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Exploring happy hypoxia in COVID-19 patients

In a recent study published in Respiratory Medicine, researchers reported that silent hypoxia was not unique to coronavirus disease 2019 (COVID-19).

Study: Silent hypoxia is not an identifiable characteristic in patients with COVID-19 infection. Image Credit: bangoland/Shutterstock


Silent hypoxemia syndrome, well-tolerated hypoxemia with relatively less dyspnea, and its colloquial term ‘happy hypoxia’ were introduced in journalistic and clinical settings to describe the physiologic response of patients to pneumonitis caused by severe acute respiratory syndrome coronavirus-2 (SARS-CoV-2). Hypoxemia relative to the fraction of inspired oxygen (FiO2) is believed to be a better marker for COVID-19 severity than absolute hypoxemia.

The peripheral oxygen saturation (SpO2)-to-FiO2 ratio (SFR) is used analogously with arterial oxygen tension (PaO2)-to-FiO2 ratio (PFR), which describes the severity of acute respiratory distress syndrome (ARDS). The respiratory rate oxygenation (ROX) index quantified as the SFR-to-respiratory rate ratio might predict the need to intubate COVID-19 patients. The association between higher respiratory rate and failure of non-invasive oxygenation is contradictory to the notion that asymptomatic hypoxemia might be associated with poorer outcomes.

About the study

In the present retrospective study, researchers assessed whether happy hypoxia in COVID-19 patients was an identifiable characteristic in COVID-19 ARDS and associated with the need for intensive care.

The authors performed an observational cohort study of adults admitted to Nottingham University Hospitals with a suspected or confirmed diagnosis of COVID-19. Patient-related data were obtained from electronic records from February 21, 2020, to August 31, 2021. Suspected patients were included in the COVID-19-positive cohort if found positive for SARS-CoV-2 within 10 days.

Nursing observations were collected when a patient was suspected of or confirmed with COVID-19 for 14 days until ICU admission, discharge, or in-hospital death. Patient outcomes (ICU admission and all-cause mortality within 60 days) and primary diagnosis codes were extracted. FiO2, SFR, and ROX scores were computed when not explicitly documented. Whether happiness, i.e., impaired physiologic response to hypoxemia, was associated with poorer outcomes was evaluated by modeling the physiologic response to (absolute or relative) hypoxemia in the COVID-19 cohort alone.


From the 14,214 complete observations among 1,586 patients, more than 75% were positive for COVID-19 within 10 days of onset of symptoms. COVID-19 patients had a significantly higher temperature, respiratory rate, and lower heart rate than non-COVID-19 patients. Moreover, the COVID-19 cohort had a lower ROX index (3.1/min), implying a higher respiratory rate for a given degree of relative hypoxemia.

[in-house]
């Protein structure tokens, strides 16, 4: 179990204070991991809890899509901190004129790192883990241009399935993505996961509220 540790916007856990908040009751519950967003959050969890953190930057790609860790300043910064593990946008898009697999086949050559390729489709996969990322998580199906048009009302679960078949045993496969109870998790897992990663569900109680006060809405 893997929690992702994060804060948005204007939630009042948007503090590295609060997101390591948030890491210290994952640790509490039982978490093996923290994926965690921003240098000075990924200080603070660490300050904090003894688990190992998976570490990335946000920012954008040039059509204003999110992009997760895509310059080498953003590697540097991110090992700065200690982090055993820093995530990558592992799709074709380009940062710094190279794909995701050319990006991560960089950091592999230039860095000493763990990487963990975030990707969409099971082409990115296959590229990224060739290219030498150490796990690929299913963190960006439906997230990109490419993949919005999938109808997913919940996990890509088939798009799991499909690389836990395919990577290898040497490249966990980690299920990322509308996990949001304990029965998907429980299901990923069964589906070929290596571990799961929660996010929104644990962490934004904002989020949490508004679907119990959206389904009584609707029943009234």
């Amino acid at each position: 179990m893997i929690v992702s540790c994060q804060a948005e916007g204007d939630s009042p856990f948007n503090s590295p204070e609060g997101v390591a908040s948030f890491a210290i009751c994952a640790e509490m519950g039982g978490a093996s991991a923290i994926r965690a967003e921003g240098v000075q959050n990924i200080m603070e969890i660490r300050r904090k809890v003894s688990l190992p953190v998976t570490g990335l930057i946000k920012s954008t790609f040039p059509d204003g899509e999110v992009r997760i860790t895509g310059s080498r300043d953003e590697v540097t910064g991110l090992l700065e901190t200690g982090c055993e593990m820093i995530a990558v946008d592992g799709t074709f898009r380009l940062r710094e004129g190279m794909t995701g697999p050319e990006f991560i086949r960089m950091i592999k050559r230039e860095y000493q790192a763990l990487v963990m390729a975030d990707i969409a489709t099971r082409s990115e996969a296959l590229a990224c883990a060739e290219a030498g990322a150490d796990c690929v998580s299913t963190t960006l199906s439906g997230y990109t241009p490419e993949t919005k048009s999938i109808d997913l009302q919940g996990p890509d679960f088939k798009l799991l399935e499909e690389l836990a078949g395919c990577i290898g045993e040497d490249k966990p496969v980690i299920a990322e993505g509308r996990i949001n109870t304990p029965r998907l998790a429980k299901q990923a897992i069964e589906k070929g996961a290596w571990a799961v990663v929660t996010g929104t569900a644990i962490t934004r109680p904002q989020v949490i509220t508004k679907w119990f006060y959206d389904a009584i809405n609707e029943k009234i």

An increase of 0.3 breath per minute (Bpm) in respiratory rate among all patients was observed with every 1% decrease in SpO2. Similarly, a 0.1 Bpm decrease was noted for every 10 unit decrease in SFR among all patients. Overall, COVID-19 patients with severe absolute hypoxemia had a 1 Bpm higher respiratory rate, 7 bpm lower heart rate, and 0.3 °C higher temperature than non-COVID-19 patients.

For those in the COVID-19 cohort with severe relative hypoxemia, the respiratory rate was higher by 2 Bpm, 10 bpm lower heart rate, and 0.2 °C higher temperature than non-COVID-19 patients. The ROX index was 2.088/min lower in COVID-19 patients when adjusted for ethnicity and age, indicating a higher respiratory rate across any given degree of relative hypoxemia.

Among the COVID-19 patients, 67% of patients were not escalated to intensive care despite hypoxemia. Of these, 396 survived ICU stay, and 122 died within 60 days of symptom development.  Across the COVID-19 patients with severe relative hypoxemia, ICU-admitted patients had a 4 Bpm higher respiratory rate and 8 bpm higher heart rate than ward patients. The respiratory rate was higher for deceased patients by 5 Bpm and heart rate by 10 bpm.

Similarly, for COVID-19 patients with absolute hypoxemia, those under intensive care had a 7 bpm higher heart rate and 4 Bpm higher respiratory rate than survivors. Those who did not survive had a 5 Bpm higher respiratory rate and 8 bpm higher heart rate than survivors on ward-based care alone. After adjusting for ethnicity and age, the ROX index was significantly lower in ICU-admitted and deceased patients than survivors.


The study results showed that COVID-19 patients have a markedly distinct physiologic response to hypoxemia (higher respiratory rate) to any level of hypoxemia than non-COVID-19 subjects. While asymptomatic hypoxemia might be a phenomenon in any patient with respiratory failure, it (happiness) is not observed more frequently in COVID-19 patients than in non-COVID-19 patients.

The data presented here refuted that COVID-19 patients were more ‘happy’ with hypoxemia than non-COVID-19 subjects. The authors acknowledge that there were no compelling reasons to support a therapeutic approach for COVID-19 patients with respiratory failure other than currently available, proven standard ARDS care, nor do the findings support that physiologic happiness was associated with poorer outcomes.

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